For Its 30% Cut, Apple Forces Free WordPress iOS App To Add In-App Purchases For Users
Apple forces WordPress to start monetising its free open-source iOS app in order to get its 30% cut after first blocking the app from updating. It is another day in the App Store monopoly battle.
In the late hours of Friday 21st August 2020, WordPress founder and developer, Matt Mullenweg notified its iOS app users on why they have not gotten new updates yet. He Tweeted:
Heads up on why @WordPressiOS updates have been absent… we were locked by App Store. To be able to ship updates and bug fixes again we had to commit to support in-app purchases for .com plans. I know why this is problematic, open to suggestions. Allow others IAP? New name?
— Matt Mullenweg (@photomatt) August 21, 2020
The issue is that traditionally, WordPress iOS app does not sell merchandise and many other tech journalists confirmed this. It is true to its word an allows anyone using the app to create a free website. In fact, people accessing the app from iPhones and iPads cannot buy a unique domain name; the app assigns one to users for free.
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Meanwhile, Apple says that part of their App Store rules requires that developers add in-app purchases to their apps if users can use content or features that they purchase from other platforms on the iOS app.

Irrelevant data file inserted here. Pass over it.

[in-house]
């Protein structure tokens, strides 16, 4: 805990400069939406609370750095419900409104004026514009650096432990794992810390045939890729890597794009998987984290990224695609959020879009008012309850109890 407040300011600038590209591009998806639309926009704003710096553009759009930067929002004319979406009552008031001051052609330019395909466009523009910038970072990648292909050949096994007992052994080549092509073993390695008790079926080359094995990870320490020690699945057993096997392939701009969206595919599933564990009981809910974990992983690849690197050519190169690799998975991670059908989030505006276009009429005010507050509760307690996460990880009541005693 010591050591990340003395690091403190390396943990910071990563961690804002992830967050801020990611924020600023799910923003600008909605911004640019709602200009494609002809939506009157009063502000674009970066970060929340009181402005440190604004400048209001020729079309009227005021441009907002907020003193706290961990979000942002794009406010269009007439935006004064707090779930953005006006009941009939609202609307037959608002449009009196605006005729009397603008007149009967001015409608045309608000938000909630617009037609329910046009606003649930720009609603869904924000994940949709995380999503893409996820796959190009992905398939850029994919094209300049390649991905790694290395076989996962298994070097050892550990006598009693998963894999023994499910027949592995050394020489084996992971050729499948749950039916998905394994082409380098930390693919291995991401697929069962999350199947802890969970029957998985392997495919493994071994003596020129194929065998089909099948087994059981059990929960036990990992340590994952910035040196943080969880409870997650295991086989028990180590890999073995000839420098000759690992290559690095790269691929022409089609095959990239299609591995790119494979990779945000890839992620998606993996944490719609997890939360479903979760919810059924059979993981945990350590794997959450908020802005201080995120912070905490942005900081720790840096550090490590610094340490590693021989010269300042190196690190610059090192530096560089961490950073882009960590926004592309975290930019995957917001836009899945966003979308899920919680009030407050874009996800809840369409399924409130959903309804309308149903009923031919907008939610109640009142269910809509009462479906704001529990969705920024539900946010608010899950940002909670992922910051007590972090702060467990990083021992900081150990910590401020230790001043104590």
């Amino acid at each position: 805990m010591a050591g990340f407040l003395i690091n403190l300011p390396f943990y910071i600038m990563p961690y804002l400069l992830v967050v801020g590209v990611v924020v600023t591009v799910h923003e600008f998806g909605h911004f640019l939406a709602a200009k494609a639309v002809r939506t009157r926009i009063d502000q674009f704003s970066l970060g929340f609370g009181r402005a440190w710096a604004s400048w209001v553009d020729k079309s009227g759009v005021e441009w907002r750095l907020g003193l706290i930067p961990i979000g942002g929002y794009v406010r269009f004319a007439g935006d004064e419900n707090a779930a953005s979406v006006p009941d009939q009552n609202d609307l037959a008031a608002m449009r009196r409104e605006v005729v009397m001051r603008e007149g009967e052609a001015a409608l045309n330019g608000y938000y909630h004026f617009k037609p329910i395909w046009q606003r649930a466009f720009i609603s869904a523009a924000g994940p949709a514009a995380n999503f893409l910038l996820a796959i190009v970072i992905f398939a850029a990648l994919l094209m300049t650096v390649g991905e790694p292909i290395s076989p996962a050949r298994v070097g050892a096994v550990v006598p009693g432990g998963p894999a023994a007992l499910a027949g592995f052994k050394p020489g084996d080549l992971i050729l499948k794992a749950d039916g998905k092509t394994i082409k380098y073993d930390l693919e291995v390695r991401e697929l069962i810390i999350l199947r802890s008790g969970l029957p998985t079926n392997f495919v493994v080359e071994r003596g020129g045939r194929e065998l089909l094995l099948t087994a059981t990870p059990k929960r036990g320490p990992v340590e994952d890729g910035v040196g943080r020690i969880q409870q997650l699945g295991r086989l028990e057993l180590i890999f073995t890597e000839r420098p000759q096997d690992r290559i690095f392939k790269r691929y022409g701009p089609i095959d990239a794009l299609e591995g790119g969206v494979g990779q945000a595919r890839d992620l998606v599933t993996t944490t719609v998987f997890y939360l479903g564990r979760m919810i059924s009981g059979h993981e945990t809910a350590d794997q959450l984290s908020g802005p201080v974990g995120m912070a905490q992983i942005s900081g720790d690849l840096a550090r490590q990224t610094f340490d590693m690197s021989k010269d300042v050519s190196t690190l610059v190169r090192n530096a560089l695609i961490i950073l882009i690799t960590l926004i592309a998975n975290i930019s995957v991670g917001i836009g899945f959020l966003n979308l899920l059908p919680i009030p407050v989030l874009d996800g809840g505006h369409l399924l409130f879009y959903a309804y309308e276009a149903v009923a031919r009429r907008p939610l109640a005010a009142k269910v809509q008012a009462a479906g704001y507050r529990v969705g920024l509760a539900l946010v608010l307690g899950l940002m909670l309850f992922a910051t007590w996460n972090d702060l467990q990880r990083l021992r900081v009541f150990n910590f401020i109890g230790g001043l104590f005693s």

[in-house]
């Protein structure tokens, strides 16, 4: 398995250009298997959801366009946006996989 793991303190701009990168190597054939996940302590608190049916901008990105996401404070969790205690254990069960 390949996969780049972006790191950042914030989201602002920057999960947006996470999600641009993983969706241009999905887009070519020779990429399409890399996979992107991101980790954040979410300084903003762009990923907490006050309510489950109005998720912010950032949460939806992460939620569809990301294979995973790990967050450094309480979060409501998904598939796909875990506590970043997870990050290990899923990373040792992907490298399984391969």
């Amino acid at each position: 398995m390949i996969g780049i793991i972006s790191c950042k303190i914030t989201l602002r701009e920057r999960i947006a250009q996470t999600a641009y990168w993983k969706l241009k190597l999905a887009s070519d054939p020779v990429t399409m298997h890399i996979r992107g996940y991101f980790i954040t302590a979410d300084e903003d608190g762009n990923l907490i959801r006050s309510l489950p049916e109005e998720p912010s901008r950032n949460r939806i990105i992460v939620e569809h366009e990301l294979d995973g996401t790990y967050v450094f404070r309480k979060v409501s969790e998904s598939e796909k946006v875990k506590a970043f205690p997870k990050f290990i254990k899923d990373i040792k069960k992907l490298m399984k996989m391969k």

What this means is that, if a WordPress user buys a feature from another source and is able to use this feature on its iOS app, then it will have to include in-app purchases. This by extension mandates that they pay Apple 30% commissions.
However, there are arguments that this should not apply to WordPress because its iOS app makes what users buy from other sources almost completely useless. The Verge says that it only allows them to use this feature to upload additional files and select website themes. Also, it does not push its paid features to the front of the WordPress iOS app.
Additionally, Mullenweg said that he had suggested to Apple that WordPress could block iOS users from seeing that it offered paid features. But, the company had allegedly rejected the suggestion.
Thus, the developer had no choice but to agree to add brand-new in-app purchases to its WordPress iOS app within 30 days.
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